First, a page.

The art of Paul Nash invested landscape with symbolic meaning, embracing developments in the inter-world War avant-garde to achieve a singular vision, says Matthew Dennison
Only an artist of the first half of the 20th century could have produced landscape paintings like those of Paul nash. Defined by their ambiguity, unsettling in their combination of the familiar and the unfamiliar, they have a visual impact that is simultaneously tangible and elusive.
nash’s maturing as an artist between the World Wars coincided with a period of energetic Modernist experimentation across Europe. His meditations on the English countryside are those of a man excited by emerging technologies and new approaches to painting; they are also the work of an artist influenced by his predecessors, including the romantic visionary Samuel Palmer.
In nash’s hands, landscape possesses a spiritual dimension of fathomless age and mystery. It also exists in the here and now, a resting place for tennis balls and decapitated dolls’ heads, stones, megaliths, mushrooms and peculiar, monumental mechanised structures serving no obvious purpose. In its arresting lyricism, nash’s painting achieves the impossible.
In a partial autobiography, Outline, published in 1949, three years after his death, nash claimed: ‘I belonged to the country.’ A new exhibition at Tate Britain, the largest in 40 years, demonstrates that the country to which nash belonged was wherever he happened to be at a given moment, as much an idea as a reality. His life had a peripatetic quality. Repeatedly, he moved. His work depicts coastlines and inland fields, hills, cliffs and copses, the Kentish shoreline, Oxfordshire woodland, views from london windows.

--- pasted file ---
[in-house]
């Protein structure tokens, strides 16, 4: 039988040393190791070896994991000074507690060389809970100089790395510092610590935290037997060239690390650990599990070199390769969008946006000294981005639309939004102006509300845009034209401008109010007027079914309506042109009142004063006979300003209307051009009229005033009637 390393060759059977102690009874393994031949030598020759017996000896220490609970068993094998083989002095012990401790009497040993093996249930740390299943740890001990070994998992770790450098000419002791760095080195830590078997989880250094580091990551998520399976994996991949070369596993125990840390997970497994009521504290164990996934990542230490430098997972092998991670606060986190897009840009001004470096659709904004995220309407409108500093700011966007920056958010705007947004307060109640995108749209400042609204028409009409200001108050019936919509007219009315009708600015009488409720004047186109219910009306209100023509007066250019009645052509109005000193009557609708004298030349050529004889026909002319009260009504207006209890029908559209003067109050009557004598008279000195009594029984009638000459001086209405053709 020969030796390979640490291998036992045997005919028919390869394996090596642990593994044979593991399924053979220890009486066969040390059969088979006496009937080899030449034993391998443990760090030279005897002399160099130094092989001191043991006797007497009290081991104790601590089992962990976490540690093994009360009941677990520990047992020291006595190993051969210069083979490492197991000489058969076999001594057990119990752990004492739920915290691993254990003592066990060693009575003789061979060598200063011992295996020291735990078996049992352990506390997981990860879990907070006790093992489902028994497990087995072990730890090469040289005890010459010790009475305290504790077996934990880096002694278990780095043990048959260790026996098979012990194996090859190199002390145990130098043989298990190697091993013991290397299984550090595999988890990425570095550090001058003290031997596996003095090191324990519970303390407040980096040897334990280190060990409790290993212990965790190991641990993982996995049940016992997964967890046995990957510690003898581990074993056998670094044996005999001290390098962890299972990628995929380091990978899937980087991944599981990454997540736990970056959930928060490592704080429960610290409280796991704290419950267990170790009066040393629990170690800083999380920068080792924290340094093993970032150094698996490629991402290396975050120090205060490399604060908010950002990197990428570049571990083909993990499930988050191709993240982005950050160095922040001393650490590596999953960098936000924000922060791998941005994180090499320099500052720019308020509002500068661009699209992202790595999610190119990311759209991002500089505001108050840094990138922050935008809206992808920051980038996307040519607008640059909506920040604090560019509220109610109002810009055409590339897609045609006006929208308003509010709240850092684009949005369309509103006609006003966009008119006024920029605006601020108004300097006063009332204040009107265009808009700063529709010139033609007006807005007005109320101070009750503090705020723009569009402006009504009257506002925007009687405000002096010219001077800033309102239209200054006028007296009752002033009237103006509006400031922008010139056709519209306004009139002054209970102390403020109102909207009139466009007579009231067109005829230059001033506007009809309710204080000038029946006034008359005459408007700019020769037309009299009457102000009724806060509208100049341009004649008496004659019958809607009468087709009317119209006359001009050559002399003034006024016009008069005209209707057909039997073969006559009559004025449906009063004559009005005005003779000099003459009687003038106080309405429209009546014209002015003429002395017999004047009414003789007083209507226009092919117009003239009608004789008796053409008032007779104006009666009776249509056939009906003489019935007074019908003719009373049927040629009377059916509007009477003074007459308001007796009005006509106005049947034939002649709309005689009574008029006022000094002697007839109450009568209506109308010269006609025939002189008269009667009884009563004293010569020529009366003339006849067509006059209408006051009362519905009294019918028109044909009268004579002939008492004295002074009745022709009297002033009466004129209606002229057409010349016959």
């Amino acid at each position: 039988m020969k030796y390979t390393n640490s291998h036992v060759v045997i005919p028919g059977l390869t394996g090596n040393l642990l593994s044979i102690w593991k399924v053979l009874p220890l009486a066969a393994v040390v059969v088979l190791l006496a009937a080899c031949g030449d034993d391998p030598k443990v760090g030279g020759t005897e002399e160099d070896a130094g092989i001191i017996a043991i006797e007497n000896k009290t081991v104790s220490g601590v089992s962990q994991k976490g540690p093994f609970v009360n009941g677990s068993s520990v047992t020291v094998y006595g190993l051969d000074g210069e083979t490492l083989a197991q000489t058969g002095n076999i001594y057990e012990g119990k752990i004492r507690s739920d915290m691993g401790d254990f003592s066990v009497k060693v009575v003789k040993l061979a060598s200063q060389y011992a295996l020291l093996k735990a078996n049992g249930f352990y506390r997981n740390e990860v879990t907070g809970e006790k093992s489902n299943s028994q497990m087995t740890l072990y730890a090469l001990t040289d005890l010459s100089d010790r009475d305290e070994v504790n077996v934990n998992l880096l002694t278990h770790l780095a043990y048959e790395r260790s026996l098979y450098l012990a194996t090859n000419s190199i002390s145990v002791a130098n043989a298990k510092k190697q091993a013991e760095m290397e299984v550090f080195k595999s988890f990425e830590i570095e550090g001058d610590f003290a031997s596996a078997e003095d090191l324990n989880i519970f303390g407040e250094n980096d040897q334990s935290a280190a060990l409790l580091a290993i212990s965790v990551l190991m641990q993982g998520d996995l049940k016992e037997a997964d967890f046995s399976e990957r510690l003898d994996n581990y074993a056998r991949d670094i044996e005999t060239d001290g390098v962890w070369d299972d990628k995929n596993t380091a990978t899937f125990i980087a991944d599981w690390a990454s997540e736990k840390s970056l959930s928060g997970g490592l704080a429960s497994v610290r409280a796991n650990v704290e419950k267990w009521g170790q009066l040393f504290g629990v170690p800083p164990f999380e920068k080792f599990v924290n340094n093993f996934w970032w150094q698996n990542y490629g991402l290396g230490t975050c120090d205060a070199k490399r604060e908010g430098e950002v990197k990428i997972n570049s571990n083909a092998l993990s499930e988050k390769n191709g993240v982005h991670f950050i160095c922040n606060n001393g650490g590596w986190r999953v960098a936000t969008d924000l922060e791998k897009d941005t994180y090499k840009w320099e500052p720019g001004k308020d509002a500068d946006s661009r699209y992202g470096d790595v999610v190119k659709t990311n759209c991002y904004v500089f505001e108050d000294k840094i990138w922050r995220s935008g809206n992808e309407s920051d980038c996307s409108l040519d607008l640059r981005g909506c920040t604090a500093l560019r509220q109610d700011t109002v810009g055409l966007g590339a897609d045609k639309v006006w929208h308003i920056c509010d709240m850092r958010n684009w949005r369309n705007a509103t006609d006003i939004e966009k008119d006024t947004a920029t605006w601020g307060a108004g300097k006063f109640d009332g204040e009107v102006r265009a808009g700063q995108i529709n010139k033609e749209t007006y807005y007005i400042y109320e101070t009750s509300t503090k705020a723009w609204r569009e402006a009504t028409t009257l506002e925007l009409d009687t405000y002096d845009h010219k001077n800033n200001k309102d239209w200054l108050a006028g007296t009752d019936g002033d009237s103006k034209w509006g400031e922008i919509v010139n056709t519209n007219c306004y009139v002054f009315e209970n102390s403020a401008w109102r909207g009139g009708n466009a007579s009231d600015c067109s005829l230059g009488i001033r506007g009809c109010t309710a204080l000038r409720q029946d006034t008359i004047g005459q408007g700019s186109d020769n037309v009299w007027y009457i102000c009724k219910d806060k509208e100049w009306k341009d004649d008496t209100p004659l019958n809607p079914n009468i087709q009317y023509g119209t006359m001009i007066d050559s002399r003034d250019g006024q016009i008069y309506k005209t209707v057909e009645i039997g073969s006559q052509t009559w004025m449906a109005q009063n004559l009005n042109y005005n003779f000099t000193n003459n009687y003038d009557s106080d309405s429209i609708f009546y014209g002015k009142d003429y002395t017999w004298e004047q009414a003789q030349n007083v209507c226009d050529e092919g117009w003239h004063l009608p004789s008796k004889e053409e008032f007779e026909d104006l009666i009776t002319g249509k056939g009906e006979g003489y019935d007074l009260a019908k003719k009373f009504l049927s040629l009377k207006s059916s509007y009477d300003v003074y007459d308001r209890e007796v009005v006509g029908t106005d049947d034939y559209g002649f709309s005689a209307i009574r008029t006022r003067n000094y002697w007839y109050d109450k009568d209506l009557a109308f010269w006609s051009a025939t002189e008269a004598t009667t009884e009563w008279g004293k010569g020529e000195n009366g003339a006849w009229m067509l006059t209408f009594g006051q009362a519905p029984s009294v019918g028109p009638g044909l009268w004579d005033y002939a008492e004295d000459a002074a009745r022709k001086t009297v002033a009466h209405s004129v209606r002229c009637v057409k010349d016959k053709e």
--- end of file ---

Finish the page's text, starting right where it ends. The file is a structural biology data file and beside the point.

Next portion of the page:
In place of any regional quality is a sense of intense engagement with his natural surrounds, a dialogue that is both exultant and fearful. The paintings he completed as an official war artist in the second half of the First World War are angry, vigorous, startling and experimental.
Certain of those characteristics recur in his landscape pictures for the next 30 years.
Continental Surrealism and the work of his contemporary C. R. W. nevinson colour these war paint- ings, including the well-known We are Making a New World of 1918 and The Menin Road, painted a year later. The vision is as distinctively nash’s own as the ice-creamcoloured landscape November Moon (1942), Landscape of the Bagley Woods (1943) and Cumulus Head (1944).
During the Second World War, he was again commissioned as an official war artist. His images of planes and blazing skies, such as Battle of Germany (1944), have a balletic, febrile beauty. Totes Meer, in which the waves of a tingrey sea are made up of broken aeroplane wings, is as devastating in its resignation as the impassioned protest of the war paintings he had completed three decades earlier. In each case, landscape is reduced to bold components and invested with powerful emotions.
The present exhibition seeks to contextualise nash’s work. Born in 1889, he studied at the Slade: an intellectual dimension formed a notable aspect of all his painting. He rejected the insularity of much
Landscape from a Dream (1936–38) echoes the Surrealist fascination with the power of dreams and the unconscious